Does Ferrari's most affordable GT blend practicality and thoroughbred performance?
Enzo Ferrari would have really liked the Ferrari Roma. There are several reasons for this. For one, he always believed in putting the “horse before the cart”. Front engine cars were his thing. Then he seemed to prefer GTs or Grand Touring cars over more hardcore sports cars. He would have liked the design too. Yes, the Roma has classical flowing lines, but what it also has is a distinct identity; and that was always important to Ferrari.
So, just how usable and comfortable to drive is the Roma, especially in our conditions? Just how practical is it? And does it drive like a thoroughbred Ferrari when you flip the switch?
Ferrari Roma: an award-winning design
There’s little doubt, Flavio Manzoni and his design team have done a fantastic job with the design. The Roma embodies an extremely modern design language, but also blends classical forms and balanced volumes.
The Roma blends a modern design with classical forms and balanced volumes.
The profile is sharp, clean and confident. It feels like it has been designed with bold strokes and a confident hand. The shark nose and bulging bonnet live together happily and then the new slot like taillights work superbly too. I’m not a big fan of this body-coloured version of Ferrari’s traditional ‘cheese-grater’ grille, but would a chrome one with a prancing horse look better? Maybe.
Watch Ferrari Roma India video review here
Ferrari Roma: technical evolution
Under the stunning skin the Roma’s all-aluminium chassis and body-in-white share a fair bit with the Portofino. Interestingly the two wheelbases are almost identical. The Roma however has the more planted stance. Roof height is lower, so is centre of gravity, and it's also nearly 100kg lighter.
620hp, 3.9-litre, V8 related to the one in the Portofino but packs in new tech for improved performance
The Ferrari Roma’s twin turbo V8 makes 620hp. It’s closely related to the one in the Portofino, F8 and a host of other Ferraris. New tech here includes a speed sensor that measures revolutions on the turbo. This allows the maximum revs per minute (on the turbo) to be increased by 5,000 rpm, strengthening top end performance. The pair of twin scroll turbos and flat-plane crankshaft also help deliver instant power on demand or what Ferrari call ‘zero lag’. In addition, Variable Boost Management, a control software, varies maximum torque delivered in successive gears. As the car goes up through the gears the amount of torque delivered increases all the way up to 760Nm in 7th and 8th gear. This helps deliver a feeling of smooth, ever increasing performance.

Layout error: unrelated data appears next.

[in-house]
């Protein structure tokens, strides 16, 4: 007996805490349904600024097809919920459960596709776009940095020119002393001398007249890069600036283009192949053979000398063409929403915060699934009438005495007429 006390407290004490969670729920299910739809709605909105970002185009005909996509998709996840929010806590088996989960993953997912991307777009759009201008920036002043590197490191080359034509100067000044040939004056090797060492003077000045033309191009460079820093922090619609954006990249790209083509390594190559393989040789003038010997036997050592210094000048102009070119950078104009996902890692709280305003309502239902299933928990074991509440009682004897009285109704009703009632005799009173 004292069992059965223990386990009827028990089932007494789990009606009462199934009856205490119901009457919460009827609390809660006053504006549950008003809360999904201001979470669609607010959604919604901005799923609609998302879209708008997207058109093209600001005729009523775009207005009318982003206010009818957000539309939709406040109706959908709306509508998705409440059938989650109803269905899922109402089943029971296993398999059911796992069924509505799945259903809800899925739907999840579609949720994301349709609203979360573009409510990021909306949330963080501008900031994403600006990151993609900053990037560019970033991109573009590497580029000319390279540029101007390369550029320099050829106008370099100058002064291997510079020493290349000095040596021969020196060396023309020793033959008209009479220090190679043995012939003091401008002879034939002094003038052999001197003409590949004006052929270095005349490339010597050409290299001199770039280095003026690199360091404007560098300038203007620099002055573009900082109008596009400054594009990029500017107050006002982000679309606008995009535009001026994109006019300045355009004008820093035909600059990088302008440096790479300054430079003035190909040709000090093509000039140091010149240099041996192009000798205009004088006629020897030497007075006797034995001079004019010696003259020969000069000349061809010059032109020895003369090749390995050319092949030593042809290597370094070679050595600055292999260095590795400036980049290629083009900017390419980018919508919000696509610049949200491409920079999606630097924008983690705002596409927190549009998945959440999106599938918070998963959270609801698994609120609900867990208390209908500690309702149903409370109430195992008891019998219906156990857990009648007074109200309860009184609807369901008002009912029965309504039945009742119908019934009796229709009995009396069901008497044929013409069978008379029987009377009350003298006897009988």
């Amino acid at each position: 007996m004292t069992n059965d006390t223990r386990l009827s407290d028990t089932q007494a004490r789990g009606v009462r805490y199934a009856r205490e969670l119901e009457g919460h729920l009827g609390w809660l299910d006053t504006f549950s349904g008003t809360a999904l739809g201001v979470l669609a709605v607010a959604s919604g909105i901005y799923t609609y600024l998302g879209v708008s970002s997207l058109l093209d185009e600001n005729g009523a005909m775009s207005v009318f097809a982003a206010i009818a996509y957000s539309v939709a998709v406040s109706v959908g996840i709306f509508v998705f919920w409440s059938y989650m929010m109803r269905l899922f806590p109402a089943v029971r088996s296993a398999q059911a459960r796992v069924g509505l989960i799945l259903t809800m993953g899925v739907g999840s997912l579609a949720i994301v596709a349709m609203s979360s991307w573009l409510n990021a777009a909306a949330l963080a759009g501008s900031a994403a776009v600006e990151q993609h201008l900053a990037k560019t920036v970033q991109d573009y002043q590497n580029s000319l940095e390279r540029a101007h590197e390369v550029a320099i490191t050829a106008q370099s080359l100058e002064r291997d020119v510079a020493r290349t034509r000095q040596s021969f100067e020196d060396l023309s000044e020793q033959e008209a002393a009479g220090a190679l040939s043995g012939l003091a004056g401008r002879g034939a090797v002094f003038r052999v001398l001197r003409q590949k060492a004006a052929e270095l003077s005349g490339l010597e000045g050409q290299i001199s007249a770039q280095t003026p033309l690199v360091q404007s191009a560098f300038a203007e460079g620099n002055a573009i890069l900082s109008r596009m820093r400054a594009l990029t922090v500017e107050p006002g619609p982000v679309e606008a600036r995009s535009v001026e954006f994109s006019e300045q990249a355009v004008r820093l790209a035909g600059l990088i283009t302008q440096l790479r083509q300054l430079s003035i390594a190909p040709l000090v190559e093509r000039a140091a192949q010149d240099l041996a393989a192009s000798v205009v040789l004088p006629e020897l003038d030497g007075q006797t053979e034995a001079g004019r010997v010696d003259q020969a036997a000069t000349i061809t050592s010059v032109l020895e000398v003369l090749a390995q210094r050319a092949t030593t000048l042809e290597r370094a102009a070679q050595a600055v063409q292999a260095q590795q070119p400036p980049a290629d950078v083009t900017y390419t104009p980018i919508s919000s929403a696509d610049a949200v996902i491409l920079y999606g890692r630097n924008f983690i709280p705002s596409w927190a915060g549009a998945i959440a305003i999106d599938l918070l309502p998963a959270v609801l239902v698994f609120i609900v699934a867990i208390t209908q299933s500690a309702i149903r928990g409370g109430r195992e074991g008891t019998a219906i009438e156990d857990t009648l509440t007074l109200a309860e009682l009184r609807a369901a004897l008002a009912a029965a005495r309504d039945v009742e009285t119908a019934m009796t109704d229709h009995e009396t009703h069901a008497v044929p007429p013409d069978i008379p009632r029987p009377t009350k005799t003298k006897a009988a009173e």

The car’s new 8-speed dual-clutch gearbox is also more compact and 6kg lighter, and dry sump lubrication here also helps keep things smooth when driving in town.
Drive modes let you alter performance; Roma also gets a Race mode.
Ferrari’s manettino switch on the Roma also lets you choose between five drive modes including Race (not on the Portofino), which give you increasing freedom to explore the handling balance and rear-driven throttle-adjustability of the chassis. The latter is helped by a suite of class leading driver aids like Side Slip Control 6.0, electronic differential control (E-Diff), F1-Trac or adjustable traction control and Ferrari Dynamic Enhancer that makes all these systems work seamlessly as one.
Ferrari Roma: driving experience
First up, let’s look at just how easy to drive the Roma is.
With the manettino set in comfort the Roma is surprisingly comfortable over bumps. It rides over expansion joints beautifully on its slightly higher profile tyres, there isn’t too much up and down movement, and it even clambered over some filled in humps in the road with surprising ease. Clearance is so good, it doesn’t have a lift function.
The Roma is surprisingly comfortable over bumps though large potholes do unsettle it.
You do have to slow down for large potholes and some bad patches unsettle it, but what Ferrari has again done here, is used some pretty nifty suspension technology to outwit physics, and that’s impressive.
Also surprisingly light is this steering. And the Roma is easy to drive. The engine is very tractable and responsive, the pedals are well weighted, and because the gearbox is smooth at low speeds, the Roma immediately puts you at ease. So, the Roma is positively friendly to drive.
But it also has an edge, and a Race mode something the Portofino doesn’t get. And when you put it in race, it turns into a popper Ferrari, a fire breathing monster. This V8 is extremely responsive and leaps forward as soon as you hit the throttle. While initial responses are very positive and thrilling, what takes your breath away is the catapult-like performance in the midrange. And the new faster gearbox then helps you stay in the powerband. Select ‘Race’ and there’s even more urgency and seamless thrust. And Ferrari has now improved the top end of the V8 as well, so it pulls in a cleaner manner high up in the rev range, past 7,000rpm. Performance is extremely strong, especially in race, it will do a 0- 100kph sprint in just 3.4 seconds and 200kph comes up in at a claimed 9.3 seconds. To put things in perspective, the Ferrari F8 is around a second and a half quicker to 200kph, but that’s a far more compromised and hardcore driving machine.